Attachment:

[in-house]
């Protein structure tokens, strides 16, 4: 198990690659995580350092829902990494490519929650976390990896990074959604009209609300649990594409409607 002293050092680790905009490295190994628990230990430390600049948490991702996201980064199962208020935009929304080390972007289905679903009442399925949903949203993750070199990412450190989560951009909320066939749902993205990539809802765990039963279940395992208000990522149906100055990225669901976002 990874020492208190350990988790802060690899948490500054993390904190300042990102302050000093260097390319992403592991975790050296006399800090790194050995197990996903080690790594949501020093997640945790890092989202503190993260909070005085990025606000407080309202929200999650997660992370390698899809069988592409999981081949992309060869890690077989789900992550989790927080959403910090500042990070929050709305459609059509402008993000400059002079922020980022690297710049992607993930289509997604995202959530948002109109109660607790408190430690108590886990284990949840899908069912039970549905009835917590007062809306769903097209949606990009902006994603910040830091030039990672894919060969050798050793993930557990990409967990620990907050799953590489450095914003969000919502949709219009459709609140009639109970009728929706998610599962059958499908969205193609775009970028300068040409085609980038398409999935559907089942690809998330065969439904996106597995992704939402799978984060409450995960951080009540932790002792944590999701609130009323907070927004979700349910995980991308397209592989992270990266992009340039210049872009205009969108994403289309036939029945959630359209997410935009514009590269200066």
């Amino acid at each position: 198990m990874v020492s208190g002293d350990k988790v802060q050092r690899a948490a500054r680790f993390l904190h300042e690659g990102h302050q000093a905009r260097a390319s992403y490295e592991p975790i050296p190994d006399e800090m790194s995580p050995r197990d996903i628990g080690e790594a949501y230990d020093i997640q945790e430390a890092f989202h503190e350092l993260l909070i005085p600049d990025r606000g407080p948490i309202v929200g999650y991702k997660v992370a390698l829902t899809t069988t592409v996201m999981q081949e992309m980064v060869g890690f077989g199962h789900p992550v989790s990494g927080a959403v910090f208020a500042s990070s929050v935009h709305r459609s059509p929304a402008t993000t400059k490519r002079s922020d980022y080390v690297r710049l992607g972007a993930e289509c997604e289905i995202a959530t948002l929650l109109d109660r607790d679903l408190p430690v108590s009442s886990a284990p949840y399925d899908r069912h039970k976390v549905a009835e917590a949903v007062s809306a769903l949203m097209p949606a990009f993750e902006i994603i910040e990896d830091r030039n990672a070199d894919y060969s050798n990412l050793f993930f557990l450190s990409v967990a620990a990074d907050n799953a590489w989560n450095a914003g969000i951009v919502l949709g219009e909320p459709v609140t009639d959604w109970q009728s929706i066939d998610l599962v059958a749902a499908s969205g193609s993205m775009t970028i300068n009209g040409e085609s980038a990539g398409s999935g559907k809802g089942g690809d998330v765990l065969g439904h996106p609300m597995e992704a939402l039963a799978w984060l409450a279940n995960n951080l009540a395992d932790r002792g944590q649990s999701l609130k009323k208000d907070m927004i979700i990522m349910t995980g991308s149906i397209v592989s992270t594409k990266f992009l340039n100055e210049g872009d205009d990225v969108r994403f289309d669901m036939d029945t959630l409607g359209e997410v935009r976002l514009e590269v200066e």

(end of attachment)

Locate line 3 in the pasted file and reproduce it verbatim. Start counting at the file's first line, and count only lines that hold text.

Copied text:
């Amino acid at each position: 198990m990874v020492s208190g002293d350990k988790v802060q050092r690899a948490a500054r680790f993390l904190h300042e690659g990102h302050q000093a905009r260097a390319s992403y490295e592991p975790i050296p190994d006399e800090m790194s995580p050995r197990d996903i628990g080690e790594a949501y230990d020093i997640q945790e430390a890092f989202h503190e350092l993260l909070i005085p600049d990025r606000g407080p948490i309202v929200g999650y991702k997660v992370a390698l829902t899809t069988t592409v996201m999981q081949e992309m980064v060869g890690f077989g199962h789900p992550v989790s990494g927080a959403v910090f208020a500042s990070s929050v935009h709305r459609s059509p929304a402008t993000t400059k490519r002079s922020d980022y080390v690297r710049l992607g972007a993930e289509c997604e289905i995202a959530t948002l929650l109109d109660r607790d679903l408190p430690v108590s009442s886990a284990p949840y399925d899908r069912h039970k976390v549905a009835e917590a949903v007062s809306a769903l949203m097209p949606a990009f993750e902006i994603i910040e990896d830091r030039n990672a070199d894919y060969s050798n990412l050793f993930f557990l450190s990409v967990a620990a990074d907050n799953a590489w989560n450095a914003g969000i951009v919502l949709g219009e909320p459709v609140t009639d959604w109970q009728s929706i066939d998610l599962v059958a749902a499908s969205g193609s993205m775009t970028i300068n009209g040409e085609s980038a990539g398409s999935g559907k809802g089942g690809d998330v765990l065969g439904h996106p609300m597995e992704a939402l039963a799978w984060l409450a279940n995960n951080l009540a395992d932790r002792g944590q649990s999701l609130k009323k208000d907070m927004i979700i990522m349910t995980g991308s149906i397209v592989s992270t594409k990266f992009l340039n100055e210049g872009d205009d990225v969108r994403f289309d669901m036939d029945t959630l409607g359209e997410v935009r976002l514009e590269v200066e």